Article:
Statistical Methods for Forensic Decision-Making

Statistical Methods for Forensic Decision-Making


The Forensic Technology Center of Excellence (FTCoE) hosted the Statistical Methods for Forensic Decision-Making workshop on August 24, 2015 in San Antonio, Texas. This workshop reviewed the application of statistical methods to practical decision making requirements in the forensic laboratory. Of particular interest was the application of statistical methods to the analysis of both univariate and multivariate data based on class evidence, where the challenge was to assess similarity or dissimilarity in comparisons of questioned and known samples. The specific statistical concepts covered include measures of accuracy and uncertainty, confidence intervals for means, hypothesis tests (both parametric and nonparametric) for comparing means and for comparing variances, one‐way analysis of variance, statistical power, and outlier detection. The use of receiver‐operator characteristic (ROC) plots for evaluating decisions were presented, as well as the application of multivariate statistics to trace evidence data from a variety of spectroscopic (e.g., UV/visible, IR, and Raman spectra), chromatographic, mass spectrometric, and  other sources. Principal component analysis, linear discriminant analysis, and cluster analysis for comparison and discrimination of trace evidence data was presented, along with necessary validation procedures and multivariate hypothesis tests. Software demonstrations were also conducted so that participants would gain an appreciation of capabilities of some current commercial statistics packages.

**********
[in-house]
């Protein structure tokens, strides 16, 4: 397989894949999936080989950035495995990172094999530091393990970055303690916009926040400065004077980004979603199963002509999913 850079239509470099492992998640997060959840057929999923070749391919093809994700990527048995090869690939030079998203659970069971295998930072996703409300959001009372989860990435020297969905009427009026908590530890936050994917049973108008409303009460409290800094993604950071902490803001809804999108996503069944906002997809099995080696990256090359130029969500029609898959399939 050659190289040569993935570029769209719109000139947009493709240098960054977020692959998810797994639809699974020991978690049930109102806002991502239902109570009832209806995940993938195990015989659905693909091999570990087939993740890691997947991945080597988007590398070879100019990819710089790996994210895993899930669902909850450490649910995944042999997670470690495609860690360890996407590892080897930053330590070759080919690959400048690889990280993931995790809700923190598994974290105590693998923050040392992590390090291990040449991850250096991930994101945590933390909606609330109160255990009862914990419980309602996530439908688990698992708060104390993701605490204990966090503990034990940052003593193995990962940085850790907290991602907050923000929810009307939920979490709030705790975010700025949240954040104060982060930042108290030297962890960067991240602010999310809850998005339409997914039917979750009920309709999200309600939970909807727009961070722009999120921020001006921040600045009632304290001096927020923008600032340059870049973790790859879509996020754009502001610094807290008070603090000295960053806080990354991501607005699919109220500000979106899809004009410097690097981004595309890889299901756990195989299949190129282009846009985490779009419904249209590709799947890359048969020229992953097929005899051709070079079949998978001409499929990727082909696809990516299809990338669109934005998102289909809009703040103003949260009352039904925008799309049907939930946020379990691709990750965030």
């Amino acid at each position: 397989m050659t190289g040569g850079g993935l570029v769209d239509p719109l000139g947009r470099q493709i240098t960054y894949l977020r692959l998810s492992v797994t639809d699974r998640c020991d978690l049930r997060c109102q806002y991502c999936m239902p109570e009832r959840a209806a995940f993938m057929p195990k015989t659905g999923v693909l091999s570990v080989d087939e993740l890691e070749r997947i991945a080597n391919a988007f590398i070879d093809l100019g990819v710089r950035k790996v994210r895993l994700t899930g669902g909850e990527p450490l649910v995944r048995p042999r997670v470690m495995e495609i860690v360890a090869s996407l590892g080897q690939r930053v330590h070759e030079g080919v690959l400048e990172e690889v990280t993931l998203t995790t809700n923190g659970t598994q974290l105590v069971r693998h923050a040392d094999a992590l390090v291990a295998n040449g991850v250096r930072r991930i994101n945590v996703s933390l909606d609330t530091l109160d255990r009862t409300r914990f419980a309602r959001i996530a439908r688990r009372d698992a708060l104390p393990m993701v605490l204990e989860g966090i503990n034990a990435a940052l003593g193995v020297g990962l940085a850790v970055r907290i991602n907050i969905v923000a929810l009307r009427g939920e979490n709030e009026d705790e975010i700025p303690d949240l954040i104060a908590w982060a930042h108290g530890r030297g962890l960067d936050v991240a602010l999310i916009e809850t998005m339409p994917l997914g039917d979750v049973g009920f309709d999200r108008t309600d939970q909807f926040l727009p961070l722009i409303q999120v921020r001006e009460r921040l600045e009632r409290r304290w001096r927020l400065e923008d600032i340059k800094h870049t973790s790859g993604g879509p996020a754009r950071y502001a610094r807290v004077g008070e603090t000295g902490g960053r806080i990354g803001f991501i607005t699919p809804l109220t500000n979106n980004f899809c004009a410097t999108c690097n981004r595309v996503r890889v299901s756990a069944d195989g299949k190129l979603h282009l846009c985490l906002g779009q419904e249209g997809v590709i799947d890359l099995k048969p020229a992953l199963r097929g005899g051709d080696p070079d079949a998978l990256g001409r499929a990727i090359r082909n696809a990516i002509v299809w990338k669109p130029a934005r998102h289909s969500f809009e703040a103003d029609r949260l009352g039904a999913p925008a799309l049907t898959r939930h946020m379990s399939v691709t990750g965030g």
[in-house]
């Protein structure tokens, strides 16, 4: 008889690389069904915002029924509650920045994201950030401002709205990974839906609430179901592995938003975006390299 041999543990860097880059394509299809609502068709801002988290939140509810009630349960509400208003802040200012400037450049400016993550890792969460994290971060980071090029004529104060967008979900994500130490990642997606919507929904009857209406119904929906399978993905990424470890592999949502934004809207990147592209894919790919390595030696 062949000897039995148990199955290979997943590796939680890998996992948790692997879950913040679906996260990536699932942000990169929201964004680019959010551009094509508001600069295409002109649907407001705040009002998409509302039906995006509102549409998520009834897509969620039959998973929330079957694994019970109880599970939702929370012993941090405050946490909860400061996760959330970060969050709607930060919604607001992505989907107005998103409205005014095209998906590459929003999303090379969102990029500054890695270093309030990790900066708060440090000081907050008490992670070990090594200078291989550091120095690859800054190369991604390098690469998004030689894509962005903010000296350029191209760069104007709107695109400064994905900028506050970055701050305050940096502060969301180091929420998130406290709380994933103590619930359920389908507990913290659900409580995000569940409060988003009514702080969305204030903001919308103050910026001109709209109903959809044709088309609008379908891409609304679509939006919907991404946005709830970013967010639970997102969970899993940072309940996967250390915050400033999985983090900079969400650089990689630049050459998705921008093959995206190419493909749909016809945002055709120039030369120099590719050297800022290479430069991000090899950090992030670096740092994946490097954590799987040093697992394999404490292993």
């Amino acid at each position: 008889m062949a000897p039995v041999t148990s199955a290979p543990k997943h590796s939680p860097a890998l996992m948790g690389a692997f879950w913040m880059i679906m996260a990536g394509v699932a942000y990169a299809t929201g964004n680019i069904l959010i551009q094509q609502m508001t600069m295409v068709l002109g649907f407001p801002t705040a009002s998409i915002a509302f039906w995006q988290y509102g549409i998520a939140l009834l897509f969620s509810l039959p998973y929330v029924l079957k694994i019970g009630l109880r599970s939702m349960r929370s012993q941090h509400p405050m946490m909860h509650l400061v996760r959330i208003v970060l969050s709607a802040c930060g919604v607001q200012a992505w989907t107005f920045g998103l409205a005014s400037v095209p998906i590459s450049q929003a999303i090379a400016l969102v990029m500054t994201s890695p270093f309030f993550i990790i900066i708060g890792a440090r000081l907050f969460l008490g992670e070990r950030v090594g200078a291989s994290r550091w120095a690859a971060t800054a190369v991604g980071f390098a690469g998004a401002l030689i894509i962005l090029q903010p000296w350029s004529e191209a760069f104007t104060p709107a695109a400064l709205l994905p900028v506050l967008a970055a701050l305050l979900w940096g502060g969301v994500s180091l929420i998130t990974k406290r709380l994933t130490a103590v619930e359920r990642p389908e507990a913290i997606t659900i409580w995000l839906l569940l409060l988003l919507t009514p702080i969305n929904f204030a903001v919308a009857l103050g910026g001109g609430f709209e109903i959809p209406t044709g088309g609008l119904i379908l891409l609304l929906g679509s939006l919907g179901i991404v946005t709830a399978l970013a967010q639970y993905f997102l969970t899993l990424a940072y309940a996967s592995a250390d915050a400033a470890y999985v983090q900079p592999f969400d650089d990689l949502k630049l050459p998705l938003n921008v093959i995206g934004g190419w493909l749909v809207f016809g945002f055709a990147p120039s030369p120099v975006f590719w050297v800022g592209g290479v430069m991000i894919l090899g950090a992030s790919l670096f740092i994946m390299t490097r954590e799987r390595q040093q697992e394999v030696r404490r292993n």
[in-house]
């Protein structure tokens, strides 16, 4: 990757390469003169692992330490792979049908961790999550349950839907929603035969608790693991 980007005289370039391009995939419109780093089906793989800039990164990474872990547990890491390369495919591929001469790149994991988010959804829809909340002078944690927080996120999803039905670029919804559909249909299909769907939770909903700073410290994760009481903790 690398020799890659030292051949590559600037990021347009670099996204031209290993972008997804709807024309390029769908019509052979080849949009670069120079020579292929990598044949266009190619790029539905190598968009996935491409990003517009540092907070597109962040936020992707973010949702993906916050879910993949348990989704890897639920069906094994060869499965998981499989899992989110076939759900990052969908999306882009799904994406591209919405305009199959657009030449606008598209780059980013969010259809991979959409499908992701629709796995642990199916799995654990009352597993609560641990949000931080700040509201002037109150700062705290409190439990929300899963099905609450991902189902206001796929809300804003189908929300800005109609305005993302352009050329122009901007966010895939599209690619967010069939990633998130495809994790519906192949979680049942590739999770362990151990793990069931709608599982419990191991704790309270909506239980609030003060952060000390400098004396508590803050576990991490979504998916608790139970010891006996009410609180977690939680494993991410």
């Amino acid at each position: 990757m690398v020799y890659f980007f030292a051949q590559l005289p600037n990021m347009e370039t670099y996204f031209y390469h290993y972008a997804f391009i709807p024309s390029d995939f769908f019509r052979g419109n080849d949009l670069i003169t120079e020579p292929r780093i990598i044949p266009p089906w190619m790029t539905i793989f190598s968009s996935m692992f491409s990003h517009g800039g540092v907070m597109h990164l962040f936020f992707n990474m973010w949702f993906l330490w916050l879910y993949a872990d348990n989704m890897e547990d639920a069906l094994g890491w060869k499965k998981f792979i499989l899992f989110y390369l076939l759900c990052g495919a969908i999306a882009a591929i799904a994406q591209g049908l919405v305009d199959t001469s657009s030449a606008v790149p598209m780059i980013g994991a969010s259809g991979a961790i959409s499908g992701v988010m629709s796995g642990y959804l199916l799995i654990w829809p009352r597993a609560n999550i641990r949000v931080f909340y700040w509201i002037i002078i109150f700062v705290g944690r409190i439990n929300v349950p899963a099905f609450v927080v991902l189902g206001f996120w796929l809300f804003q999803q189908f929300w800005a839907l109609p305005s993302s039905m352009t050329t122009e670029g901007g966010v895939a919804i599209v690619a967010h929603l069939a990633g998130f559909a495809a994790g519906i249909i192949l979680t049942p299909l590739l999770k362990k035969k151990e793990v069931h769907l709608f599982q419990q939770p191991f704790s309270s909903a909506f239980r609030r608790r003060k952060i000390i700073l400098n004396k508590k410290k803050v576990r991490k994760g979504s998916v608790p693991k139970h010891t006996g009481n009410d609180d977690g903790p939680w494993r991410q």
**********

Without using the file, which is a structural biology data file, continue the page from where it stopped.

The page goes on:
Workshop Presenter

Dr. Stephen Morgan
Professor  |  Department of Chemistry & Biochemistry  |  University of South Carolina

Dr. Morgan has 35+ years of experience teaching statistics to chemists, biochemists, and chemical engineers through the ​American Chemical Society Short Course program, as a consultant to major chemical and pharmaceutical companies, and for other associations including the American Institute of Chemical Engineers, the American Association for Clinical Chemistry, the FBI Trace Evidence Symposium, and the American Academy of Forensic Sciences.